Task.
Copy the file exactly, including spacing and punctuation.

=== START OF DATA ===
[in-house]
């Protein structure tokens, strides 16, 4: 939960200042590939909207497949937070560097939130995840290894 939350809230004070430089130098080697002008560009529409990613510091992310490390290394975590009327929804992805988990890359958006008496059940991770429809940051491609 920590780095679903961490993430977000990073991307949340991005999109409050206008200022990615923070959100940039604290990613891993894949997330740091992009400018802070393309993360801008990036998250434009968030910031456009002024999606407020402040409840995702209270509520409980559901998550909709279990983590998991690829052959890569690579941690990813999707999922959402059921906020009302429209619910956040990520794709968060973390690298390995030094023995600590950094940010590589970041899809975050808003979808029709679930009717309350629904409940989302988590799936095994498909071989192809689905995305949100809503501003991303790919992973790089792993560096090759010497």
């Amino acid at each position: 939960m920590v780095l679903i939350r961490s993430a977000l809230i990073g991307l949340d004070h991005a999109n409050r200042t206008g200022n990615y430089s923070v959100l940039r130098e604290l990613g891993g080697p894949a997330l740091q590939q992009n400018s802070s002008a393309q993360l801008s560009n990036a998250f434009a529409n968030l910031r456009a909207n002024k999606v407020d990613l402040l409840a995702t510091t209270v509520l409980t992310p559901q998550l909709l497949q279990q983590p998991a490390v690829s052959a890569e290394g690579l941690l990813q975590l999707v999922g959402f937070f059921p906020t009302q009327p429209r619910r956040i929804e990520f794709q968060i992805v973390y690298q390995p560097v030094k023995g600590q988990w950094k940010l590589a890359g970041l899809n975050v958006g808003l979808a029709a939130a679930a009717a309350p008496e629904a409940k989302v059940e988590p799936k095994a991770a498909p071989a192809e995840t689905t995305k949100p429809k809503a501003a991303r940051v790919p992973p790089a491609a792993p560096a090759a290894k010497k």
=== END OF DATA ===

[in-house]
């Protein structure tokens, strides 16, 4: 939960200042590939909207497949937070560097939130995840290894 939350809230004070430089130098080697002008560009529409990613510091992310490390290394975590009327929804992805988990890359958006008496059940991770429809940051491609 920590780095679903961490993430977000990073991307949340991005999109409050206008200022990615923070959100940039604290990613891993894949997330740091992009400018802070393309993360801008990036998250434009968030910031456009002024999606407020402040409840995702209270509520409980559901998550909709279990983590998991690829052959890569690579941690990813999707999922959402059921906020009302429209619910956040990520794709968060973390690298390995030094023995600590950094940010590589970041899809975050808003979808029709679930009717309350629904409940989302988590799936095994498909071989192809689905995305949100809503501003991303790919992973790089792993560096090759010497």
């Amino acid at each position: 939960m920590v780095l679903i939350r961490s993430a977000l809230i990073g991307l949340d004070h991005a999109n409050r200042t206008g200022n990615y430089s923070v959100l940039r130098e604290l990613g891993g080697p894949a997330l740091q590939q992009n400018s802070s002008a393309q993360l801008s560009n990036a998250f434009a529409n968030l910031r456009a909207n002024k999606v407020d990613l402040l409840a995702t510091t209270v509520l409980t992310p559901q998550l909709l497949q279990q983590p998991a490390v690829s052959a890569e290394g690579l941690l990813q975590l999707v999922g959402f937070f059921p906020t009302q009327p429209r619910r956040i929804e990520f794709q968060i992805v973390y690298q390995p560097v030094k023995g600590q988990w950094k940010l590589a890359g970041l899809n975050v958006g808003l979808a029709a939130a679930a009717a309350p008496e629904a409940k989302v059940e988590p799936k095994a991770a498909p071989a192809e995840t689905t995305k949100p429809k809503a501003a991303r940051v790919p992973p790089a491609a792993p560096a090759a290894k010497k």